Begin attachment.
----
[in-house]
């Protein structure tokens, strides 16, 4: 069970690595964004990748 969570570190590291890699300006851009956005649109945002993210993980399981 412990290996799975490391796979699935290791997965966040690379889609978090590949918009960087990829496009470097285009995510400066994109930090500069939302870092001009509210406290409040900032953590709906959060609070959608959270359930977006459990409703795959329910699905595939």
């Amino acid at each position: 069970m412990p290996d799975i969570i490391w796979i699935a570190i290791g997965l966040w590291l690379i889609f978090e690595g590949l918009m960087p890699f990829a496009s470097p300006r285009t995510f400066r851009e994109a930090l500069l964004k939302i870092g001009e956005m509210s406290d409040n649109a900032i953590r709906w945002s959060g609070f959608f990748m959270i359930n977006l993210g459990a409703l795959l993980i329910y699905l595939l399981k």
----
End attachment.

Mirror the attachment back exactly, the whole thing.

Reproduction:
[in-house]
């Protein structure tokens, strides 16, 4: 069970690595964004990748 969570570190590291890699300006851009956005649109945002993210993980399981 412990290996799975490391796979699935290791997965966040690379889609978090590949918009960087990829496009470097285009995510400066994109930090500069939302870092001009509210406290409040900032953590709906959060609070959608959270359930977006459990409703795959329910699905595939």
């Amino acid at each position: 069970m412990p290996d799975i969570i490391w796979i699935a570190i290791g997965l966040w590291l690379i889609f978090e690595g590949l918009m960087p890699f990829a496009s470097p300006r285009t995510f400066r851009e994109a930090l500069l964004k939302i870092g001009e956005m509210s406290d409040n649109a900032i953590r709906w945002s959060g609070f959608f990748m959270i359930n977006l993210g459990a409703l795959l993980i329910y699905l595939l399981k």